by Hasani Hasani
“Apartheid is the period I grew up in and it is the reason I came to the UK,” said Shereen Pandit an exiled writer from South Africa as she took to the microphone at a recent “Exiled Lit” event in London.
Held at the Poetry Café in Betterton Street in London’s Covent Garden each month, the Exiled Lit event, organised by Exiled Writers Ink, has, for the past twelve years, been offering a platform to writers like Shereen to share their experiences through reading poetry and prose.
Founded by Jennifer Langer, the child of Jewish survivors of the Holocaust, Exiled Writers Ink has become the destination of choice for international writers who face persecution in their home countries because of their writing.
Every first Monday of the month (except bank holidays when it is on the second Monday of the month), the basement of Poetry Café on 22 Betterton Street WC2H 9BX hosts exiled writers from different countries, whether living in the UK or just passing through, to read their work.
At the most recent event, four writers: Shereen Pandit (South Africa), Navid Hamzavi and Rouhi Sharifian (both from Iran) and Mogib Hassan (Yemen) shared the stage. The evening offered prose writers a chance to share their work – a change from other events.
“In the past, our events have focused on poetry, so writers of short stories and novels may have felt excluded over the years. We felt it was high time to give prose writers the chance to share their work, as well as poets,” said Abol Froushan, chairperson of Exiled Writers Ink.
Shereen read from her first novel ‘Burnt Child’, which chronicles the life of a South African exile in London. A lawyer by profession, Shereen came to the UK with her husband in 1987 and has won the Booktrust London Award among other short story prizes. Back in South Africa during the Apartheid era she was political activist; this put her life in danger of the governing regime and she sought sanctuary in the UK. “I wanted to struggle for our freedom like other young people were doing,” she said.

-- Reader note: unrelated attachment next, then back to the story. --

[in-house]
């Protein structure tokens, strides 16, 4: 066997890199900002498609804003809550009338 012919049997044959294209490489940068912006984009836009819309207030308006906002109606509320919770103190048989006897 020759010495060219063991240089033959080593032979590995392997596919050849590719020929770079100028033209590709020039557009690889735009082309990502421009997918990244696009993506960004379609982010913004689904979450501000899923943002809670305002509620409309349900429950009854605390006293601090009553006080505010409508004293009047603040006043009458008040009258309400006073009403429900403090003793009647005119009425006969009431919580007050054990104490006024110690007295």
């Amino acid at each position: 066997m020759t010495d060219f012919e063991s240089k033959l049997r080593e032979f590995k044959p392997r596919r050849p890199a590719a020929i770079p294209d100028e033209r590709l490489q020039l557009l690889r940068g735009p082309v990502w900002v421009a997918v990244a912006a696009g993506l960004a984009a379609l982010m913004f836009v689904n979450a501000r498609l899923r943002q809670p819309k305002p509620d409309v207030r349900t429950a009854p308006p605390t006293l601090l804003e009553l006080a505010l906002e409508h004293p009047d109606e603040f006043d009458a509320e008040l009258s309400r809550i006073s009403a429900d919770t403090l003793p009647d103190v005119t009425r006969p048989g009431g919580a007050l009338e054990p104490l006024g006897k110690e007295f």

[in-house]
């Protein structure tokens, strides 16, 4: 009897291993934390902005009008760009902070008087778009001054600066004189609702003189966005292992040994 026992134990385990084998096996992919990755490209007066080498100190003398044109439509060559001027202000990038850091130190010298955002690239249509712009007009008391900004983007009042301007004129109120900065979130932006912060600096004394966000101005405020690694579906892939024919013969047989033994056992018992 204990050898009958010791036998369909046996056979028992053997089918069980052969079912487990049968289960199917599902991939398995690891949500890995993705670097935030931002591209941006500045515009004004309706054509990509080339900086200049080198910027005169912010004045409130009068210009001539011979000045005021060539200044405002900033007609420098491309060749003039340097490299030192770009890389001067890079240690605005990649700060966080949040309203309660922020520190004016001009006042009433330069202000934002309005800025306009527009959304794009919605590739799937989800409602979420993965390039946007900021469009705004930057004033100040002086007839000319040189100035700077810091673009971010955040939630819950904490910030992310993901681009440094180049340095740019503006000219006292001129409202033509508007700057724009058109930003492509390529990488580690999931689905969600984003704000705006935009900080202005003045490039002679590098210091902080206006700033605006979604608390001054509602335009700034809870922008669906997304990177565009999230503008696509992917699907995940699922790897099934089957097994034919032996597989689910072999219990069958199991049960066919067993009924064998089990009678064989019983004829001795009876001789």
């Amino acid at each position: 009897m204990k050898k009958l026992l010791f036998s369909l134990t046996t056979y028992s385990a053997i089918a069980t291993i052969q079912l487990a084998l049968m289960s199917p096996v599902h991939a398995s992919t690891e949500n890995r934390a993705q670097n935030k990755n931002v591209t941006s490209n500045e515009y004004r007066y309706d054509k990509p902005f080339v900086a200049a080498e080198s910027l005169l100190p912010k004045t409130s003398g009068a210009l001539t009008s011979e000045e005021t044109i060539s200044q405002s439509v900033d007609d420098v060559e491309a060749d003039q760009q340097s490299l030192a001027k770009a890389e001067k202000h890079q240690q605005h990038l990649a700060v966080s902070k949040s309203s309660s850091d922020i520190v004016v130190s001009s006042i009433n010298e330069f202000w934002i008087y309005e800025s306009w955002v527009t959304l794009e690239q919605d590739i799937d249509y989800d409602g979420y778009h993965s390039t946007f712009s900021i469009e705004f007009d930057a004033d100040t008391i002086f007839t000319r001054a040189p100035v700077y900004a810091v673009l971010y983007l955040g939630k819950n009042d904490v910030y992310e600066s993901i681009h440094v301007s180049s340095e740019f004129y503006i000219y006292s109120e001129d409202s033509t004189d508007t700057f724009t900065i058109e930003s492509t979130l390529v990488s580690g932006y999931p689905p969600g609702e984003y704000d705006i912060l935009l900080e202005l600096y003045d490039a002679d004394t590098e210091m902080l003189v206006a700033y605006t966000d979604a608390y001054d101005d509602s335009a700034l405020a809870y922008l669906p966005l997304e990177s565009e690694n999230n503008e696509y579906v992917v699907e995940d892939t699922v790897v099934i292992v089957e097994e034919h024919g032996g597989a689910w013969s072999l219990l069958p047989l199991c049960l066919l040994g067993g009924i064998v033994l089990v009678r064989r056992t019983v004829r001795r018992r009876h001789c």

Navid Hamzavi and Rouhi Sharifian read two short stories, ‘Family Problems’, and ‘Anxiety’ respectively. The massive censorship by the notorious Ministry of Culture and Islamic Guidance in Iran meant half of Navid’s work could not be published. In Iran, a ‘best-seller’ can only hope to sell between 3,000 to 5,000 copies despite a population of 70million, said Navid.
Mogib Hassan was attacked and detained last year in Yemen at the height of the Arab Spring. Born in Yemen and now a citizen of the Netherlands, Mogib came face to face with state brutality when he went back to his home country. “You cannot help to be an activist when you go back, because everything is possible”, said Mogib.
By Christina Senechyn
The spirit of Ukrainian Easter remains strong and essential within the Ukrainian community in the UK. This is the major religious holiday in Ukraine. In the UK, the Ukrainian community still follows the tradition of going to church in the morning and coming home to spend time with family over the traditional supper at the table.
Ukrainian families abroad keep a piece of their traditions in their everyday lives. Easter, in particular, is an important Orthodox holiday in Ukraine. Traditionally, it is important to fast before Easter, a time to cleanse your soul (giving up eggs, meat, and dancing, among other things). A week before Easter, you have Palm Sunday or as the Ukrainians call it, “Pussy Willow” Sunday.
The preparation for Easter is done over the last week of the Lent. The house is cleaned, the traditional food is ready to go in a basket to take to the church in the morning and the family is ready to spend a weekend together after a long week.
The Easter basket should include the following: sausage (a small ring), a root of horseradish, sweet cheese, butter, salt, hard boiled and peeled eggs, dyed eggs, pysanky (traditional Easter eggs), and last but not least Paska, a sweet bread with a candle beside it to be lit when the priest begins the blessing ceremony.
The Easter traditions within the Ukrainian community in the UK have remained stronger within the elder population. Many young Ukrainians also very much respect the Ukrainian culture and traditions away from their home country, although not as passionately as their parents.
“I respect my culture and traditions, I remember them and enjoy celebrating them, although for me it has faded slightly throughout the years, feeling that the time is moving so fast in the city that I simply forget it as years go by”, says British-Ukrainian Katherine.
Katherine adds that if it wasn’t for her parents she may have slipped away from her Ukrainian culture when coming to live in London. Her parents have kept up with the Ukrainian traditions in London yet not as much as they would have back in their homeland.